Such vacillation between the style of academic propriety and honest impropriety also appears to haunt Tonstad’s work. She says as much in her apologias for the queer theological modality throughout her text as she moves between the audacious sexual honesty of Marcella Althaus-Reid and the missionary position of those who hold themselves with comportment on the theological public square. There is a part of me that wants to know if this is merely a matter of survival (which I, above all, do not denigrate!) or if it is part of some important theoretical move. After all, it brings to mind a question that nags me whenever I read Rahner’s axiom for Trinitarian theology regarding the immanent trinity is identical to the economic trinity. Why would we ever trust that God is honest? I understand I don’t have the appeal to tradition, to an abortive community. Though, let’s face it, such an ideal rooted in the queer anti-social proclamations of Christ have are all too often borne into the world as blond beasts all too ready to police the borders to secure a future for white children and the beauty of white women. But even if I did, that tradition would include terrible moments of God’s unknowability that, even accepting the ontological distinction between Creator and creature, I could only read as signs of God being beyond such honesty. If God is honest then it is a honesty that surpasses all understanding, and maybe God is protecting some queer being from the blond beasts given birthed queerly from the Divinity Itself (surely queer parents have disappointed children too), but I’m still left wondering who God is fooling in the response to Job, just teeming with duplicity. And since it is God’s duplicity than I suppose I cannot but doubt that it is a just duplicity. 

And it is on this point, the problem of evil and Trinitarian theodicy, that I find myself wanting to ask why we don’t hope for nothing, rather than lament that our hope would be for nothing if not for the resurrection. After reading Frank B. Wilderson and Orlando Patterson’s early work I am somewhat obsessed with the function of the figure of the slave in (white) theoretical work. If one were to flip through the books I’ve read in the last three or four years, they would find the word “slave” circled in thick strokes of pencil, so that I might not forget to see this figure all too often hidden away.3 Often the rhetorical labors the slave is put to confirm Patterson’s fundamental thesis of Slavery and Social Death that our conception of freedom is secured through the difference it makes with slavery. And so I was drawn to this point in Tonstad’s work and wondered if it too confirmed Patterson’s thesis. In the constructive part of the book she turns to the slave in order to discuss the status of Sonship. Rather than reading the relationship of the Father to the Son as essentially gendered she reads it instead through economic terms. First telling us, “So overcoming death as the life-giver is a good way to express just who the Son is as God; undergoing death as a human being for our sake is a good way to express just who the Son is as a human; and his person is not sundered. The union of God with humankind in Jesus just is the communication of God’s gifts to humankind (234).” What is the nature of this gift? Manumission by way of adoption.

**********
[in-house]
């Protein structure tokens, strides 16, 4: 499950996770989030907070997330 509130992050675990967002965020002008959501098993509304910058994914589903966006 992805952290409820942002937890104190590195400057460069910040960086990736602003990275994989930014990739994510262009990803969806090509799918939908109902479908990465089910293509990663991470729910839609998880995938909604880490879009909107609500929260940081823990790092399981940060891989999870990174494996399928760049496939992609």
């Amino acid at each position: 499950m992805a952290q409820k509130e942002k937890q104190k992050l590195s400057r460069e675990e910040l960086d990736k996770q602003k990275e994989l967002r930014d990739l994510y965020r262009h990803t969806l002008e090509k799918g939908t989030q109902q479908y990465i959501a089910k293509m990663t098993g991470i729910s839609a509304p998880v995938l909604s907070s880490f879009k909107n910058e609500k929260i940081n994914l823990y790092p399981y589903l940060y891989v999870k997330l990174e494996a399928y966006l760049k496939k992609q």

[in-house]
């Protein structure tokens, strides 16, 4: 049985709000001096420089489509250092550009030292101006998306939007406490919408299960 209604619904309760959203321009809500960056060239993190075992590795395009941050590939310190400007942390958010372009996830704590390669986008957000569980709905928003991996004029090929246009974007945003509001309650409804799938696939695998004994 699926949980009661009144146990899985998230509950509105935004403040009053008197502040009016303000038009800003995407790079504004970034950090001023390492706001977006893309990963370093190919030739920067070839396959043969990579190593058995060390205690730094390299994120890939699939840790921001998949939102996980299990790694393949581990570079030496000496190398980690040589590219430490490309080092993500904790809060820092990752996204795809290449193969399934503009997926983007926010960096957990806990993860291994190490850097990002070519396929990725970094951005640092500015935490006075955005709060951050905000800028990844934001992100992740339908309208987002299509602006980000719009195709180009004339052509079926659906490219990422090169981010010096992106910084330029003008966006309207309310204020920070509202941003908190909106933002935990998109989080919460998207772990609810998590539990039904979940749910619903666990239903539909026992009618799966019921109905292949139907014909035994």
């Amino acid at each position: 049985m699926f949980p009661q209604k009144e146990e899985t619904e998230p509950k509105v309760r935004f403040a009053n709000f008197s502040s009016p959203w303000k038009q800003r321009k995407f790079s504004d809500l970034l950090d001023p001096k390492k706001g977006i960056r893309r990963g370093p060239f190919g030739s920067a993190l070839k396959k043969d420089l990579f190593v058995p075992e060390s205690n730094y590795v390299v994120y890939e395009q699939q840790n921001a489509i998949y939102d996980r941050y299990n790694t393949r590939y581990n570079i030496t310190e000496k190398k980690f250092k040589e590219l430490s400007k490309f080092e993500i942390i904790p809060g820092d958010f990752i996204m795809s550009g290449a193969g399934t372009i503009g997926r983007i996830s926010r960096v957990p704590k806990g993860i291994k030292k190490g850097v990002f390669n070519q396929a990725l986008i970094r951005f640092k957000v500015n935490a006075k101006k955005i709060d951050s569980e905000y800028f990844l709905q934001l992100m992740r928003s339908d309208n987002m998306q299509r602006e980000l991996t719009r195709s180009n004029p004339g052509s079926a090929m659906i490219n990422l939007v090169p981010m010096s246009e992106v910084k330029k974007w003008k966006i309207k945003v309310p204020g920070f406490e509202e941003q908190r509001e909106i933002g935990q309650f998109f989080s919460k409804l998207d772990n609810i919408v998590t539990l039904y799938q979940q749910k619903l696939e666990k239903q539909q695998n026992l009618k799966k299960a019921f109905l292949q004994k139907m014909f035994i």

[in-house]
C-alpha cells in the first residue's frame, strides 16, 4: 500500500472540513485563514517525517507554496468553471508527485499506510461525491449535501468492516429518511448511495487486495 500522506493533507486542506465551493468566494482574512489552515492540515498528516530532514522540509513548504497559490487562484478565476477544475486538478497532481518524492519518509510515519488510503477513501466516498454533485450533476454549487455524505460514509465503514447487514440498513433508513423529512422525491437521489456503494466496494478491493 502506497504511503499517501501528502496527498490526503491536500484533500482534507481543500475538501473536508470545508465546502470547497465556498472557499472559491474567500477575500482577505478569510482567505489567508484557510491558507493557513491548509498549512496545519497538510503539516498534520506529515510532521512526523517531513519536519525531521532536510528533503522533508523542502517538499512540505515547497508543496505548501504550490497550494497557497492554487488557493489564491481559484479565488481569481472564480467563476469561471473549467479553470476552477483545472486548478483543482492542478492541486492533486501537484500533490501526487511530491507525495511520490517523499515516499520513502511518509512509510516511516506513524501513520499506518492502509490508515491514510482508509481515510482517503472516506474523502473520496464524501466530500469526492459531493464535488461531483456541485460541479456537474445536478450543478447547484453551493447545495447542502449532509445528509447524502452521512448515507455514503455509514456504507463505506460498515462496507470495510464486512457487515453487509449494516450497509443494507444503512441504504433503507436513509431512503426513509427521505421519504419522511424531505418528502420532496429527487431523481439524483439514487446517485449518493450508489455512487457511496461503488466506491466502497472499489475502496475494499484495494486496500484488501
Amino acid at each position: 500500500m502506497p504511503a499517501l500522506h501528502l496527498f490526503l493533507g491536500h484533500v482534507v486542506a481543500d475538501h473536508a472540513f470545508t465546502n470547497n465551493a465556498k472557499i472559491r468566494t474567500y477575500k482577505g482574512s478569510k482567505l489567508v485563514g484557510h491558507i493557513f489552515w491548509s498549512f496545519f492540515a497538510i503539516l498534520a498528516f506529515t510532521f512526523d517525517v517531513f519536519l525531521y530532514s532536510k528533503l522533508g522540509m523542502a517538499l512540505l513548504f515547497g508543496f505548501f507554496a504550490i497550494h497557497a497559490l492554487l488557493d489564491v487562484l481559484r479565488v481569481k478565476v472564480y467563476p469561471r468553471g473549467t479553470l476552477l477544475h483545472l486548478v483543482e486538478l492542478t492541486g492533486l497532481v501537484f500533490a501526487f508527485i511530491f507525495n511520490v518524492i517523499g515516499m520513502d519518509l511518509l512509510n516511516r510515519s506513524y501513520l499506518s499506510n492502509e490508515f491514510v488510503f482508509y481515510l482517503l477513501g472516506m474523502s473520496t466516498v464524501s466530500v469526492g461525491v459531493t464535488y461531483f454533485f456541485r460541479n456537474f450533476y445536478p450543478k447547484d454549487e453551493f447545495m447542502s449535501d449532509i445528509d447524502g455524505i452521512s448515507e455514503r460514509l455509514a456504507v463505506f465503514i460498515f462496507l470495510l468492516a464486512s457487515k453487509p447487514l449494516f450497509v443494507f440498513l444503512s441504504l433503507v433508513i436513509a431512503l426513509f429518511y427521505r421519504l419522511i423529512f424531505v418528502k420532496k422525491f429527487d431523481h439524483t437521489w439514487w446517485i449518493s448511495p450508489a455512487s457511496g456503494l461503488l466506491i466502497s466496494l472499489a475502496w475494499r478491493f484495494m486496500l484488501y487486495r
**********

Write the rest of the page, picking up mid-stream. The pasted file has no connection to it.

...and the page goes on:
I will now quote Tonstad at length since I believe there is a lot going on here that presents a challenge not to her profound theological project (though it will be extension), but to the Christian basis of any theological project. Such a project is predicated on the distinction between Sonship (that is, personhood with its attendant dignity and freedom from the death sentence of gender) and being a slave with its attendant lack of dignity and non-being. Because, even if there is some ideal of apocalyptic and abortive ecclesiology at play, there is still the demands of community for intelligibility, for a language that is claimed to be common, and for a grammar of freedom that still operates through a differential exclusion.